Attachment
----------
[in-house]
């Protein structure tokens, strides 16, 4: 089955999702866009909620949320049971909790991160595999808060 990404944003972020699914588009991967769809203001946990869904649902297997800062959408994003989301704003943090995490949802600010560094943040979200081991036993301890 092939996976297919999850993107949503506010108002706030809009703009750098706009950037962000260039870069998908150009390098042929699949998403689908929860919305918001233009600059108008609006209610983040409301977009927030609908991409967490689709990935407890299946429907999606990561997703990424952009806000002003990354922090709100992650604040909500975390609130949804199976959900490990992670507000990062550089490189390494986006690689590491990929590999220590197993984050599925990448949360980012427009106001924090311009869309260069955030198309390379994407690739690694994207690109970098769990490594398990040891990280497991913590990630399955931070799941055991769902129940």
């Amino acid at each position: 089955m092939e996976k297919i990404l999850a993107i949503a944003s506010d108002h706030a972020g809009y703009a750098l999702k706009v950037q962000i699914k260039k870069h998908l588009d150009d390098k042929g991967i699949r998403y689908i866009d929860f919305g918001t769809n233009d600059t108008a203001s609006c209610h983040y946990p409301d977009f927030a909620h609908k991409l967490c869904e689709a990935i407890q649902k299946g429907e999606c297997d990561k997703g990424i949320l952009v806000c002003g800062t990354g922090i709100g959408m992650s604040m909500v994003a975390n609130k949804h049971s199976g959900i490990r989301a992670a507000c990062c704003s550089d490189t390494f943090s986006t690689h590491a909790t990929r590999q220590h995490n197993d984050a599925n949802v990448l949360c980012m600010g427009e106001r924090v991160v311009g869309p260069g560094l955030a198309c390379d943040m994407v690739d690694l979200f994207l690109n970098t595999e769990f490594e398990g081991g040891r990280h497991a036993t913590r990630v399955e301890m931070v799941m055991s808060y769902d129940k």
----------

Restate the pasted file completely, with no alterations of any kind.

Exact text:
[in-house]
């Protein structure tokens, strides 16, 4: 089955999702866009909620949320049971909790991160595999808060 990404944003972020699914588009991967769809203001946990869904649902297997800062959408994003989301704003943090995490949802600010560094943040979200081991036993301890 092939996976297919999850993107949503506010108002706030809009703009750098706009950037962000260039870069998908150009390098042929699949998403689908929860919305918001233009600059108008609006209610983040409301977009927030609908991409967490689709990935407890299946429907999606990561997703990424952009806000002003990354922090709100992650604040909500975390609130949804199976959900490990992670507000990062550089490189390494986006690689590491990929590999220590197993984050599925990448949360980012427009106001924090311009869309260069955030198309390379994407690739690694994207690109970098769990490594398990040891990280497991913590990630399955931070799941055991769902129940």
């Amino acid at each position: 089955m092939e996976k297919i990404l999850a993107i949503a944003s506010d108002h706030a972020g809009y703009a750098l999702k706009v950037q962000i699914k260039k870069h998908l588009d150009d390098k042929g991967i699949r998403y689908i866009d929860f919305g918001t769809n233009d600059t108008a203001s609006c209610h983040y946990p409301d977009f927030a909620h609908k991409l967490c869904e689709a990935i407890q649902k299946g429907e999606c297997d990561k997703g990424i949320l952009v806000c002003g800062t990354g922090i709100g959408m992650s604040m909500v994003a975390n609130k949804h049971s199976g959900i490990r989301a992670a507000c990062c704003s550089d490189t390494f943090s986006t690689h590491a909790t990929r590999q220590h995490n197993d984050a599925n949802v990448l949360c980012m600010g427009e106001r924090v991160v311009g869309p260069g560094l955030a198309c390379d943040m994407v690739d690694l979200f994207l690109n970098t595999e769990f490594e398990g081991g040891r990280h497991a036993t913590r990630v399955e301890m931070v799941m055991s808060y769902d129940k």